On Wednesday, The Senate Transportation Committee voted in favor of legislation to repeal the Multiuse Corridors of Regional Economic Significance (M_CORES) legislation that was passed about two years ago. This can be seen as the first step in effectively killing three toll roads passed and a seminal achievement of former Senate President Bill Galvano.
It seems like Heartland Parkway may go back on the shelf.
A Stuart Republican and chair of the Transportation Committee, Senator Gayle Harrell said the budget challenges brought the COVID-19 pandemic forced the Senate to reevaluate the plans.
“We really had to readdress the fiscal impact and fiscal feasibility of these three major turnpikes throughout the state,” Harrell said.
The M-CORES plan passed in 2019 and was the top priority for Galvano to press through after he claimed the Senate President gavel. The legislation has authorized extending the Suncoast Parkway north to the Georgia state line; building out Florida’s Turnpike to the west to connect it with the Suncoast Parkway, and constructing a new transportation corridor extending from Polk to Collier County.
That new road connecting Central and Southwest Florida was seen as a return of the previously abandoned Heartland Parkway plan.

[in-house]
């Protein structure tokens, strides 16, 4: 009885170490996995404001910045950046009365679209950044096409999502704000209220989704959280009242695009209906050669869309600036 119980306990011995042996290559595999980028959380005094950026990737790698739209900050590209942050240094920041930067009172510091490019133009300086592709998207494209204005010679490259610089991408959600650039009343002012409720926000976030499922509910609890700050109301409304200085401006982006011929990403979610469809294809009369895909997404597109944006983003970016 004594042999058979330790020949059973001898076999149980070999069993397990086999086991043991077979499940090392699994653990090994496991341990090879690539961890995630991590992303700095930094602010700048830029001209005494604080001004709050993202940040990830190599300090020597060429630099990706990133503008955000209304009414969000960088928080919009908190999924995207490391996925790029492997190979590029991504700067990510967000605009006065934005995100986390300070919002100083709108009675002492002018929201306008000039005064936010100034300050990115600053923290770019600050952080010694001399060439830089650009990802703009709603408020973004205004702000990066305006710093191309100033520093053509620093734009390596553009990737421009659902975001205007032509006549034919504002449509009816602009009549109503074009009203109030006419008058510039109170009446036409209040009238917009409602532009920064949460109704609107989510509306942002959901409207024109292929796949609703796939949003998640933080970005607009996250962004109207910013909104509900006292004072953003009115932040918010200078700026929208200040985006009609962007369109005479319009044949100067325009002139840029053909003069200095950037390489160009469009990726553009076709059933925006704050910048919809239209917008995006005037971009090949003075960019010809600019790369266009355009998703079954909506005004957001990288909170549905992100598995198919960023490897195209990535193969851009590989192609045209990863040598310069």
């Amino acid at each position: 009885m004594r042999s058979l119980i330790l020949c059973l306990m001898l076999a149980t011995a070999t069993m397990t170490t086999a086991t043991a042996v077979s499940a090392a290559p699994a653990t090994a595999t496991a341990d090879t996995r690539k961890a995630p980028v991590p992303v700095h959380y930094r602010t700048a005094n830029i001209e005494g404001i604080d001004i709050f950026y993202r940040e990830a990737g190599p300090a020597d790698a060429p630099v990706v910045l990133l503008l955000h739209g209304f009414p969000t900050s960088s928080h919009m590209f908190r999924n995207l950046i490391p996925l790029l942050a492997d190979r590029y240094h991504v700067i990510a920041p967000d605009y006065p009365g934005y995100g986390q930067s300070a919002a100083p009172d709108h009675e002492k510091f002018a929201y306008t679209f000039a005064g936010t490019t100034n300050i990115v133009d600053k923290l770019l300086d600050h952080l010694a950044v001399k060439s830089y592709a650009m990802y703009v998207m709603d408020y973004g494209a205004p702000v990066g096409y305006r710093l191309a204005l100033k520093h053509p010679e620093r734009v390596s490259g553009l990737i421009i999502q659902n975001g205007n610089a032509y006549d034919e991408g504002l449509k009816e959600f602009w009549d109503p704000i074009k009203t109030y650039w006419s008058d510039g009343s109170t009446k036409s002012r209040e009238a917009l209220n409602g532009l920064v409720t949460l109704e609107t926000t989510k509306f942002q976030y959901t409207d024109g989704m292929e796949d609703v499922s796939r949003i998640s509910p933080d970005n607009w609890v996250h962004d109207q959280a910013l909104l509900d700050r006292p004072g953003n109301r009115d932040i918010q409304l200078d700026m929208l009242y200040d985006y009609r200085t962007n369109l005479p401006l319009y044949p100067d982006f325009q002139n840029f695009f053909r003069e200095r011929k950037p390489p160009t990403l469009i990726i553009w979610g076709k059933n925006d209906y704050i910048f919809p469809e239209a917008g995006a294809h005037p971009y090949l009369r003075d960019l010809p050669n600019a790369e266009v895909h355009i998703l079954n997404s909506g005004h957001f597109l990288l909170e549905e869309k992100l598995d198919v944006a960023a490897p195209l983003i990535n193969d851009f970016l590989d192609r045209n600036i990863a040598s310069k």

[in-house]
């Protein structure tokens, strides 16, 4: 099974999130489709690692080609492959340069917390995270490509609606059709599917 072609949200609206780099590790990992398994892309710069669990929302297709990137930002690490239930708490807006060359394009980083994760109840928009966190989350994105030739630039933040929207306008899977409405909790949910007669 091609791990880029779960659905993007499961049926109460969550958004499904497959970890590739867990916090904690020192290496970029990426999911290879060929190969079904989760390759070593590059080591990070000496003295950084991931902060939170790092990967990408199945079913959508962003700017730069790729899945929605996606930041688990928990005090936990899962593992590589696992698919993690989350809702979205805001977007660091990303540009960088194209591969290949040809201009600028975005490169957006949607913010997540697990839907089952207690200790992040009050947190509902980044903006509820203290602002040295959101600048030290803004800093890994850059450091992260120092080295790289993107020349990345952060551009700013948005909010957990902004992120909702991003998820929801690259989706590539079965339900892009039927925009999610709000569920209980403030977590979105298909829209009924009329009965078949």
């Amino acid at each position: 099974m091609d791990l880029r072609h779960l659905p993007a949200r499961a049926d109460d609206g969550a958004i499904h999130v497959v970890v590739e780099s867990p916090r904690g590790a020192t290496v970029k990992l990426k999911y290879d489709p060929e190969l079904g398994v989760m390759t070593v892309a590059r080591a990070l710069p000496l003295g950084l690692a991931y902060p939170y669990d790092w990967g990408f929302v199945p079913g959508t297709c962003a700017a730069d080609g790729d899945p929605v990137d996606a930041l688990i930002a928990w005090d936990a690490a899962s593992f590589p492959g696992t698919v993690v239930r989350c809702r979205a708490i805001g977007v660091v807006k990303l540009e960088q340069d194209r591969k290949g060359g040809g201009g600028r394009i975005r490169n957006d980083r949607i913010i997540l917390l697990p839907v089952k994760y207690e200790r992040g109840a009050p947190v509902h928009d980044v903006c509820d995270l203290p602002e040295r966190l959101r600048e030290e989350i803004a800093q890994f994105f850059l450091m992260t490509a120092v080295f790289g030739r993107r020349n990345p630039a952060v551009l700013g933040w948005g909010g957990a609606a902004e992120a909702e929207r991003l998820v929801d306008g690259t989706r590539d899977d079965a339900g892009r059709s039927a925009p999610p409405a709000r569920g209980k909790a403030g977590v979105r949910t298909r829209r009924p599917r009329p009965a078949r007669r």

Beyond repealing the Multi-use Corridors of Regional Economic Significance the bill is also reallocating much of the funding within the State Transportation Trust Fund.
Much of that will be used to upgrade rural roads and existing traffic corridors. That includes making improvements to U.S. 19 that Harrell believes will divert significant traffic off Interstate-75. While the specific financial impact of the legislation remains under review, Harrell believes the legislation will result in $132 million being returned to the trust.
The vote did not pass unanimously, but even that’s not much of a good sign for the toll roads on the chopping block. Senator Shev Jones, a Broward County Democrat, praise the move to leave the toll road plans behind but vote no while objecting to Harrell’s bill leaving out some of the environmental protections and assurance road construction won’t crave up communities of color that had been included in task force recommendations about M-CORES. Harrell promised to address those concerns as the bill progresses through the Senate.
The task force studying potential paths for the M-CORES toll roads called into question the economic feasibility of the plan last year as tax revenue streams began to crumble during the pandemic.